Because one person’s experience is only helpful to you so far as it can represent a principle that applies to many people.

And it’s often easiest to see these principles when they come from someone who isn’t in your industry.

If I were a Big Fancy Corporation, I might hire a consulting firm to help me streamline, say, my golf club manufacturing process.  The consulting firm I hire will probably not be in the golf club manufacturing business themselves – and that’s exactly the point.

Their value to me is that they see principles that extend beyond my own business.  The consultant folks aren’t experts in golf clubs, they’re experts in streamlining, which is what I need help on.  I don’t need someone to just tell me about golf clubs – if I’m in the biz, I already know something about golf clubs.  I need someone with applicable expertise in locating problems, in implementing solutions, in handling people, in finding and eliminating barriers to success.

I would be shortsighted to only look within my industry, because some of the best solutions come from people who can look objectively and not get bogged down by industry minutiae.

Some of my very best mentors have been musicians, government administrators, public health workers, craft shop owners, writers, wall streeters, venture capitalists, real estate agents, and gurus of business large and small.  I learn from them not because they personally run photography businesses – they don’t.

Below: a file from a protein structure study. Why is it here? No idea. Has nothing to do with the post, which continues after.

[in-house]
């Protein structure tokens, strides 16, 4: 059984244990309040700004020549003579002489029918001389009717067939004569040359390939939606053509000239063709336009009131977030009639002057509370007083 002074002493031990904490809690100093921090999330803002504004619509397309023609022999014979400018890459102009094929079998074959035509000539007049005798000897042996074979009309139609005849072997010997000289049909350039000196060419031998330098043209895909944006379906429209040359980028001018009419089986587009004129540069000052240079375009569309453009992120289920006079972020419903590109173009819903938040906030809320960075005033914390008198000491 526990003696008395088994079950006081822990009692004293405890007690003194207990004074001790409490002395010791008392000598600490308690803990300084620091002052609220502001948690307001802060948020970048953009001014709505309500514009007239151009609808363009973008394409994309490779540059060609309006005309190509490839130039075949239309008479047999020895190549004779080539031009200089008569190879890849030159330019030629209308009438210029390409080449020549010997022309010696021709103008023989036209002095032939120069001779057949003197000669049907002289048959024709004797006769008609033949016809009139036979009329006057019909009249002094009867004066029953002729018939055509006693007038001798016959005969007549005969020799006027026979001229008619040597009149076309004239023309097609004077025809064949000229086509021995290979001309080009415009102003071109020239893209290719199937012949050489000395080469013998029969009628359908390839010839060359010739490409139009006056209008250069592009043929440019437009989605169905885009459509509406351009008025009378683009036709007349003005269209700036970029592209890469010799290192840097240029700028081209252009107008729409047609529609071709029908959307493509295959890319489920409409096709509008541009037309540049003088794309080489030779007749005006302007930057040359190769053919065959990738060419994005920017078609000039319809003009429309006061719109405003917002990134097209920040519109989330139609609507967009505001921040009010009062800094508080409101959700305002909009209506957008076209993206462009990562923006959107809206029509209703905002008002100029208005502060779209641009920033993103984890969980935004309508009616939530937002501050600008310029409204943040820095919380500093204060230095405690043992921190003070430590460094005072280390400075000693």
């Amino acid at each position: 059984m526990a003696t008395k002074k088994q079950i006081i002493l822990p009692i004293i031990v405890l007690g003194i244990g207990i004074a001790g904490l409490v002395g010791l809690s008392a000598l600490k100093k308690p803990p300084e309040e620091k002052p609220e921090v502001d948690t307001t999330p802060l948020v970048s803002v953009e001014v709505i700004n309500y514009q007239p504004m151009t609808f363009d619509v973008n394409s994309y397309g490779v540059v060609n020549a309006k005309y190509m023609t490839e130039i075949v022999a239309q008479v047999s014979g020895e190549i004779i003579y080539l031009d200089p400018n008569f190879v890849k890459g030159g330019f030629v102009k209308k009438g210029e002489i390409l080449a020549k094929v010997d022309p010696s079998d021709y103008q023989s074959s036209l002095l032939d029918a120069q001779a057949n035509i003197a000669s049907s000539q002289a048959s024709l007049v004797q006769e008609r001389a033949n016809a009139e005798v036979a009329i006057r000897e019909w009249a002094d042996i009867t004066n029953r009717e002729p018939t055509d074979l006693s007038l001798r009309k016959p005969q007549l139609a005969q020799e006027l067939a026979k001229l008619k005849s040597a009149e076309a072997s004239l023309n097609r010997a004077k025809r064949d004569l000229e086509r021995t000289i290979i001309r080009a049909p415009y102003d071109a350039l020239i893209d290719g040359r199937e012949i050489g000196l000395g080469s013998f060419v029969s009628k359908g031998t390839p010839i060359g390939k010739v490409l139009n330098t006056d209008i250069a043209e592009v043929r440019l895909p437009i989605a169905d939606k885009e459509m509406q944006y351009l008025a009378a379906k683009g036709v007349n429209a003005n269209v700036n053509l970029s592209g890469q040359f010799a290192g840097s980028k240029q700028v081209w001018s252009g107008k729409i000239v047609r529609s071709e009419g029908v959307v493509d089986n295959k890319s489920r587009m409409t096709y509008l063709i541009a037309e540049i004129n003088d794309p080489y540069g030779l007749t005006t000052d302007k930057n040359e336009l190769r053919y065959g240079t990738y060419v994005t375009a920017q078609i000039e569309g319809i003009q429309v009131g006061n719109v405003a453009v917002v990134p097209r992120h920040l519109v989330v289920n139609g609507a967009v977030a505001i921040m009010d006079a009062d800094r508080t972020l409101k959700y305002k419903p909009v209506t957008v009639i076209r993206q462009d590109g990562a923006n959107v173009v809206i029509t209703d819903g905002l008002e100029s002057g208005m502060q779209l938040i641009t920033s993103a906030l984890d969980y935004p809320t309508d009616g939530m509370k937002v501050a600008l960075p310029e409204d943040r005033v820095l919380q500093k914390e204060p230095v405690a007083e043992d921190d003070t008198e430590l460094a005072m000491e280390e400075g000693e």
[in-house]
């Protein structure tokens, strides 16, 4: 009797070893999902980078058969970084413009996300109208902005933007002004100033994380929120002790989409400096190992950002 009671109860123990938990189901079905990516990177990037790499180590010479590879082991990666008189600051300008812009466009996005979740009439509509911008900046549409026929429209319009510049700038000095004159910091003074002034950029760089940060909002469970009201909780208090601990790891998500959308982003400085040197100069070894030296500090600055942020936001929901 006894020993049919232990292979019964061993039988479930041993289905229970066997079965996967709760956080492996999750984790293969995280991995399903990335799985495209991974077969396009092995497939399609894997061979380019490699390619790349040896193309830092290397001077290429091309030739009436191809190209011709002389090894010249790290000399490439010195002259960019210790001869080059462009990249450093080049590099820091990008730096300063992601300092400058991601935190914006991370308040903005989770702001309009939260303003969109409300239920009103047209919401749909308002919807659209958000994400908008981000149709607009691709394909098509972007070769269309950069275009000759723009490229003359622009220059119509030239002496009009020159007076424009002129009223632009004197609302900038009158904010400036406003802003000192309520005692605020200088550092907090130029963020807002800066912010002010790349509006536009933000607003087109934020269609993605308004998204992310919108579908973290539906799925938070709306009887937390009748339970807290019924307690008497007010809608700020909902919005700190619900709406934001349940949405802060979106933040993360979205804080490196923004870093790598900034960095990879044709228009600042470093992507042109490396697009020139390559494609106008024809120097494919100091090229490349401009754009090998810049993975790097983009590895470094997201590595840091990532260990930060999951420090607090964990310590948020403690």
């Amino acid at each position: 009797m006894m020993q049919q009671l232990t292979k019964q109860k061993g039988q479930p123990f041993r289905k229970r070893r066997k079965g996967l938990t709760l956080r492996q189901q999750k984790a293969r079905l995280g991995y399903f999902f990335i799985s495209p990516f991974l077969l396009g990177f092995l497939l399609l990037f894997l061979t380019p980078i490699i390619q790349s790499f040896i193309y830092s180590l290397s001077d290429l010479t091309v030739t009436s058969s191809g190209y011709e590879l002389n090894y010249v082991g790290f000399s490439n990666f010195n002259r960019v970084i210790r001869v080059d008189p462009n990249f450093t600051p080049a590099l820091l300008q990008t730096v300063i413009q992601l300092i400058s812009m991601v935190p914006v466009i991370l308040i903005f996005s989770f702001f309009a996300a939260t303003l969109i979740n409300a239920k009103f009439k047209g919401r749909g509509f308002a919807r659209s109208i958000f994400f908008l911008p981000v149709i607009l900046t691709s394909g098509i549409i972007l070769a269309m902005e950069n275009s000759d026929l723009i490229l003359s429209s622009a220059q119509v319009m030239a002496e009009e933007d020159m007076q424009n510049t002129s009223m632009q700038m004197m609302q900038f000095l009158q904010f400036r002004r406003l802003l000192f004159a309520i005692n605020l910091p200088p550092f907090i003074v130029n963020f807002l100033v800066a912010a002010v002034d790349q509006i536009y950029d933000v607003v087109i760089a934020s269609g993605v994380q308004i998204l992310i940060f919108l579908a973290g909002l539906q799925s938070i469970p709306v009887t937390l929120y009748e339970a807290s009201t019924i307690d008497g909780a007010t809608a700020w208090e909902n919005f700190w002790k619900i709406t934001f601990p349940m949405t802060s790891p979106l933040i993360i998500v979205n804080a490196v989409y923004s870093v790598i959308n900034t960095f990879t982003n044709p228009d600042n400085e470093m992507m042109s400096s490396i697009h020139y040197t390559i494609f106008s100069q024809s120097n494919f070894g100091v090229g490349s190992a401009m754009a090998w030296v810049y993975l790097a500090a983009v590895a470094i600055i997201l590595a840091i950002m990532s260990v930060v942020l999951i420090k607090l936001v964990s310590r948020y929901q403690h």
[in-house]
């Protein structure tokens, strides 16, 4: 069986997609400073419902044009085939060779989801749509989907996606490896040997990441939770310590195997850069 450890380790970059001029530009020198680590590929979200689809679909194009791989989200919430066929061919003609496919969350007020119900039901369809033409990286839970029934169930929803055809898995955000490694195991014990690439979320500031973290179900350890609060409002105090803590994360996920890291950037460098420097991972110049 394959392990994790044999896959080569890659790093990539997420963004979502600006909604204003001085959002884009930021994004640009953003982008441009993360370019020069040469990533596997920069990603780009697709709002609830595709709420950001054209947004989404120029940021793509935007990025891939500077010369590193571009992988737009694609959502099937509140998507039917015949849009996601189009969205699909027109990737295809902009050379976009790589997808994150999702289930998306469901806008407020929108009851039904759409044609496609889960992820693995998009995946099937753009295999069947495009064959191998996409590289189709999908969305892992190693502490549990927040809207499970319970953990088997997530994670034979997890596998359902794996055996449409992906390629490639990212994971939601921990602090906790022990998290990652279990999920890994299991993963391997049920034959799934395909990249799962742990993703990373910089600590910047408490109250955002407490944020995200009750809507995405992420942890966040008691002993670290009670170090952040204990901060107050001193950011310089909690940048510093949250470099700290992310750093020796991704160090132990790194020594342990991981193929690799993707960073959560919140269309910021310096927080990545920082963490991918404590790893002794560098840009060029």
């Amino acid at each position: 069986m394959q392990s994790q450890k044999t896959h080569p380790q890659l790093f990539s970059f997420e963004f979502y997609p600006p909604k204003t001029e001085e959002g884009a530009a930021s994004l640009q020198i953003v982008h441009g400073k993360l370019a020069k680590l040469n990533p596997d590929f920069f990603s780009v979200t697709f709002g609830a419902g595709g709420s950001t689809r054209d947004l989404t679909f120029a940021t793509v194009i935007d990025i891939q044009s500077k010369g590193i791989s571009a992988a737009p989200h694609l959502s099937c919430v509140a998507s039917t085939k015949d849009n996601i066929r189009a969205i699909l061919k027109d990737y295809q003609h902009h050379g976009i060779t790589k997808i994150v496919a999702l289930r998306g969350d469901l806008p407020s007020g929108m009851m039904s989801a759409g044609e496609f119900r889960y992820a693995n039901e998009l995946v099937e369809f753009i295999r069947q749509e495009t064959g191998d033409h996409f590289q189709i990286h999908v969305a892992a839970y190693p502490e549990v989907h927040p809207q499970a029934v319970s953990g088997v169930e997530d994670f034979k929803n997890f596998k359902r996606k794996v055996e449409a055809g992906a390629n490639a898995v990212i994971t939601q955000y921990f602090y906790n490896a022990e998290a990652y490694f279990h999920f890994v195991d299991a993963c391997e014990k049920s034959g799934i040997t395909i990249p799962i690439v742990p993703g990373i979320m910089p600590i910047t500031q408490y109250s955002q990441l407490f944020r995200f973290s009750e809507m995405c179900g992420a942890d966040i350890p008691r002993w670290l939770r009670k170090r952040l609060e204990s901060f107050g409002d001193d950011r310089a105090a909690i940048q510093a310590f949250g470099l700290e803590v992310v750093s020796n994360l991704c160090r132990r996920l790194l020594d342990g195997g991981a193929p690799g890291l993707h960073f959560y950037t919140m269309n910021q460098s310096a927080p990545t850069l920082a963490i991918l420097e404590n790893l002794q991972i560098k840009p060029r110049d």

I learn from them because they understand principles that help no matter what I’m doing, they provide untapped paradigms for approaching business problems, and they have a birds-eye view that keeps me from getting mired in industry inside baseball.

Want an uncomplicated, business-boosting tip?  Stop reading all your current blogs for five days, and use that time instead to search out new ones outside your industry.  Or, if you prefer, delete one uninspiring blog (preferably that person you keep comparing yourself to, and feeling bummed as a result), and replace it with a fantastic blog far outside photography.

I wish I had done this from day one.

As we conclude this tour through the Ghosts of Jenika’s Business Past, let’s remember one thing:

We’re going to bungle some business stuff.  Some people, like me, might bungle more than others.  I do suggest that you invest in education, pay yourself, and read widely outside the photography industry – you’ll avoid things that took me (and others) months to sort out.

But when mistakes come – and they will - keep a two-hundred-dollar attitude when working with clients, forgive yourself, and don’t let it bring you down.  Most successful entrepreneurs tried several things and had many false starts before they landed on “the one” – accept that this is a process, educate yourself as much as you can, and make the best decisions possible.